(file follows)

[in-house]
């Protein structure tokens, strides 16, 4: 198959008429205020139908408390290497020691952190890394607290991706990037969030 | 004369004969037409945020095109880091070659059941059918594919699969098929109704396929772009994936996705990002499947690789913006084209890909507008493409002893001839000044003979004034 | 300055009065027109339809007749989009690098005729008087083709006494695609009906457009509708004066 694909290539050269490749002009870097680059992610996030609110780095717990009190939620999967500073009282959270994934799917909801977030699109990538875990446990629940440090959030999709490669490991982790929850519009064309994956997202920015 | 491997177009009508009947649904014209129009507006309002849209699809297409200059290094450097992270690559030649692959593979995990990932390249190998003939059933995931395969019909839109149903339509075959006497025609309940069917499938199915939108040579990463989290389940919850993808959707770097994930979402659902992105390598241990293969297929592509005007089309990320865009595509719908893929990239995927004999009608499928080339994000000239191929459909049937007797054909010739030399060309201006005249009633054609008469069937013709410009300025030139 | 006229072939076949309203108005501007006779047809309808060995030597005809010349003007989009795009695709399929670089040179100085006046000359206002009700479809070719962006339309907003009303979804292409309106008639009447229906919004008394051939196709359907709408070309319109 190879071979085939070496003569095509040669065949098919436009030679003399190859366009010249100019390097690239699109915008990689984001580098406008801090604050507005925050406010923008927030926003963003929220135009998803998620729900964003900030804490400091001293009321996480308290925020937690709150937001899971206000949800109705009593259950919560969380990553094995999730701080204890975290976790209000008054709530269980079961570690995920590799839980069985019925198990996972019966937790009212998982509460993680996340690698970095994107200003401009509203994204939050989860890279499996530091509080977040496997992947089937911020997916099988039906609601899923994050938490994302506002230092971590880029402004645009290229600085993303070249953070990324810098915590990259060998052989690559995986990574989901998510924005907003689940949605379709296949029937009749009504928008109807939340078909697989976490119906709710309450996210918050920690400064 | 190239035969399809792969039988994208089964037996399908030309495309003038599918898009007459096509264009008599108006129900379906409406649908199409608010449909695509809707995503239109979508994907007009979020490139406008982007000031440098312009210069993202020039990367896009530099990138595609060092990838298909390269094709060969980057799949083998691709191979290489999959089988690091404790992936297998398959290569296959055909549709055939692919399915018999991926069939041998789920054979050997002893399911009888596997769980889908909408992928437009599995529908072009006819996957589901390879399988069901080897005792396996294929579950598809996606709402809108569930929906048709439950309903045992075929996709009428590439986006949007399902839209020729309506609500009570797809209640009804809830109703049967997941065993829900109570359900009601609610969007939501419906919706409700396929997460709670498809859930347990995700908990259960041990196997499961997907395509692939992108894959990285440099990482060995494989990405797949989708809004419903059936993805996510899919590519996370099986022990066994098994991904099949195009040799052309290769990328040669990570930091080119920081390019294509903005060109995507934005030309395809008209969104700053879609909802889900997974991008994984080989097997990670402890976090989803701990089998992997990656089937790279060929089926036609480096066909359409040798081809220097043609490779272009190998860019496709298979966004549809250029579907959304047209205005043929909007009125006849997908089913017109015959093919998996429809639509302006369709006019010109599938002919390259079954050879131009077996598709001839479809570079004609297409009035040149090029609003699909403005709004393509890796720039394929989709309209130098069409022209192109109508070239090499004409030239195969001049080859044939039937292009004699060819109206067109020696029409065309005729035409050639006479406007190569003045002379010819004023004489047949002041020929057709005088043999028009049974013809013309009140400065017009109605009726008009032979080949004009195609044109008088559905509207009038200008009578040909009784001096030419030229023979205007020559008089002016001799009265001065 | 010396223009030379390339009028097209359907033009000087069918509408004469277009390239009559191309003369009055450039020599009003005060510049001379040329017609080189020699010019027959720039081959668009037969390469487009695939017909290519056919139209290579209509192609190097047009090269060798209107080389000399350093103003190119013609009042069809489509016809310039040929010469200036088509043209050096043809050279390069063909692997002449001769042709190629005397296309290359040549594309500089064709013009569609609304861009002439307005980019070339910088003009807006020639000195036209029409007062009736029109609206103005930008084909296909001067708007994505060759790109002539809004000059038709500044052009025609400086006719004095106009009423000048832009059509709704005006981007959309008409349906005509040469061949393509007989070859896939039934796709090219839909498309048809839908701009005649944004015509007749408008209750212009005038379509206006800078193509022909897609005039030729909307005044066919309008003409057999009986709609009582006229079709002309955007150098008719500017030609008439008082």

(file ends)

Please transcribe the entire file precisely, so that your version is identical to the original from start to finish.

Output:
[in-house]
């Protein structure tokens, strides 16, 4: 198959008429205020139908408390290497020691952190890394607290991706990037969030 | 004369004969037409945020095109880091070659059941059918594919699969098929109704396929772009994936996705990002499947690789913006084209890909507008493409002893001839000044003979004034 | 300055009065027109339809007749989009690098005729008087083709006494695609009906457009509708004066 694909290539050269490749002009870097680059992610996030609110780095717990009190939620999967500073009282959270994934799917909801977030699109990538875990446990629940440090959030999709490669490991982790929850519009064309994956997202920015 | 491997177009009508009947649904014209129009507006309002849209699809297409200059290094450097992270690559030649692959593979995990990932390249190998003939059933995931395969019909839109149903339509075959006497025609309940069917499938199915939108040579990463989290389940919850993808959707770097994930979402659902992105390598241990293969297929592509005007089309990320865009595509719908893929990239995927004999009608499928080339994000000239191929459909049937007797054909010739030399060309201006005249009633054609008469069937013709410009300025030139 | 006229072939076949309203108005501007006779047809309808060995030597005809010349003007989009795009695709399929670089040179100085006046000359206002009700479809070719962006339309907003009303979804292409309106008639009447229906919004008394051939196709359907709408070309319109 190879071979085939070496003569095509040669065949098919436009030679003399190859366009010249100019390097690239699109915008990689984001580098406008801090604050507005925050406010923008927030926003963003929220135009998803998620729900964003900030804490400091001293009321996480308290925020937690709150937001899971206000949800109705009593259950919560969380990553094995999730701080204890975290976790209000008054709530269980079961570690995920590799839980069985019925198990996972019966937790009212998982509460993680996340690698970095994107200003401009509203994204939050989860890279499996530091509080977040496997992947089937911020997916099988039906609601899923994050938490994302506002230092971590880029402004645009290229600085993303070249953070990324810098915590990259060998052989690559995986990574989901998510924005907003689940949605379709296949029937009749009504928008109807939340078909697989976490119906709710309450996210918050920690400064 | 190239035969399809792969039988994208089964037996399908030309495309003038599918898009007459096509264009008599108006129900379906409406649908199409608010449909695509809707995503239109979508994907007009979020490139406008982007000031440098312009210069993202020039990367896009530099990138595609060092990838298909390269094709060969980057799949083998691709191979290489999959089988690091404790992936297998398959290569296959055909549709055939692919399915018999991926069939041998789920054979050997002893399911009888596997769980889908909408992928437009599995529908072009006819996957589901390879399988069901080897005792396996294929579950598809996606709402809108569930929906048709439950309903045992075929996709009428590439986006949007399902839209020729309506609500009570797809209640009804809830109703049967997941065993829900109570359900009601609610969007939501419906919706409700396929997460709670498809859930347990995700908990259960041990196997499961997907395509692939992108894959990285440099990482060995494989990405797949989708809004419903059936993805996510899919590519996370099986022990066994098994991904099949195009040799052309290769990328040669990570930091080119920081390019294509903005060109995507934005030309395809008209969104700053879609909802889900997974991008994984080989097997990670402890976090989803701990089998992997990656089937790279060929089926036609480096066909359409040798081809220097043609490779272009190998860019496709298979966004549809250029579907959304047209205005043929909007009125006849997908089913017109015959093919998996429809639509302006369709006019010109599938002919390259079954050879131009077996598709001839479809570079004609297409009035040149090029609003699909403005709004393509890796720039394929989709309209130098069409022209192109109508070239090499004409030239195969001049080859044939039937292009004699060819109206067109020696029409065309005729035409050639006479406007190569003045002379010819004023004489047949002041020929057709005088043999028009049974013809013309009140400065017009109605009726008009032979080949004009195609044109008088559905509207009038200008009578040909009784001096030419030229023979205007020559008089002016001799009265001065 | 010396223009030379390339009028097209359907033009000087069918509408004469277009390239009559191309003369009055450039020599009003005060510049001379040329017609080189020699010019027959720039081959668009037969390469487009695939017909290519056919139209290579209509192609190097047009090269060798209107080389000399350093103003190119013609009042069809489509016809310039040929010469200036088509043209050096043809050279390069063909692997002449001769042709190629005397296309290359040549594309500089064709013009569609609304861009002439307005980019070339910088003009807006020639000195036209029409007062009736029109609206103005930008084909296909001067708007994505060759790109002539809004000059038709500044052009025609400086006719004095106009009423000048832009059509709704005006981007959309008409349906005509040469061949393509007989070859896939039934796709090219839909498309048809839908701009005649944004015509007749408008209750212009005038379509206006800078193509022909897609005039030729909307005044066919309008003409057999009986709609009582006229079709002309955007150098008719500017030609008439008082």